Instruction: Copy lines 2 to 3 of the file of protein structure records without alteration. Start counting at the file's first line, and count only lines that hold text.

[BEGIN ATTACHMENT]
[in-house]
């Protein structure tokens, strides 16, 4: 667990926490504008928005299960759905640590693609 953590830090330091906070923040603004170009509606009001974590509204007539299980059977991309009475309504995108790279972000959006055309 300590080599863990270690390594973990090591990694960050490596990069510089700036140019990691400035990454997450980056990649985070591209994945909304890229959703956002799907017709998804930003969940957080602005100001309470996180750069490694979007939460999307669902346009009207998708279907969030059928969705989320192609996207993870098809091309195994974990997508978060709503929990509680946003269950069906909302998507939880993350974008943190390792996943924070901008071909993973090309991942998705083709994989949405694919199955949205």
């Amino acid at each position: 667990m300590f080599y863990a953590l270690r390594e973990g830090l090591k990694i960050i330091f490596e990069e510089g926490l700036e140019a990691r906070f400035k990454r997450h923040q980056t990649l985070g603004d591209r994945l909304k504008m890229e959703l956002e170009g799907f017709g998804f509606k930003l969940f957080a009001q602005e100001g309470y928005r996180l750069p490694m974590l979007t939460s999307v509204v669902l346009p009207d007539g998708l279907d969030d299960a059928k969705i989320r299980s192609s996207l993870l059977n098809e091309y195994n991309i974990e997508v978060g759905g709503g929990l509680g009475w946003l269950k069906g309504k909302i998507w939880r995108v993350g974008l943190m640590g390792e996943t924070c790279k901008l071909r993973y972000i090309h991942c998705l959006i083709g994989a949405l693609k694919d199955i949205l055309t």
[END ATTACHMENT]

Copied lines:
């Protein structure tokens, strides 16, 4: 667990926490504008928005299960759905640590693609 953590830090330091906070923040603004170009509606009001974590509204007539299980059977991309009475309504995108790279972000959006055309 300590080599863990270690390594973990090591990694960050490596990069510089700036140019990691400035990454997450980056990649985070591209994945909304890229959703956002799907017709998804930003969940957080602005100001309470996180750069490694979007939460999307669902346009009207998708279907969030059928969705989320192609996207993870098809091309195994974990997508978060709503929990509680946003269950069906909302998507939880993350974008943190390792996943924070901008071909993973090309991942998705083709994989949405694919199955949205």
């Amino acid at each position: 667990m300590f080599y863990a953590l270690r390594e973990g830090l090591k990694i960050i330091f490596e990069e510089g926490l700036e140019a990691r906070f400035k990454r997450h923040q980056t990649l985070g603004d591209r994945l909304k504008m890229e959703l956002e170009g799907f017709g998804f509606k930003l969940f957080a009001q602005e100001g309470y928005r996180l750069p490694m974590l979007t939460s999307v509204v669902l346009p009207d007539g998708l279907d969030d299960a059928k969705i989320r299980s192609s996207l993870l059977n098809e091309y195994n991309i974990e997508v978060g759905g709503g929990l509680g009475w946003l269950k069906g309504k909302i998507w939880r995108v993350g974008l943190m640590g390792e996943t924070c790279k901008l071909r993973y972000i090309h991942c998705l959006i083709g994989a949405l693609k694919d199955i949205l055309t």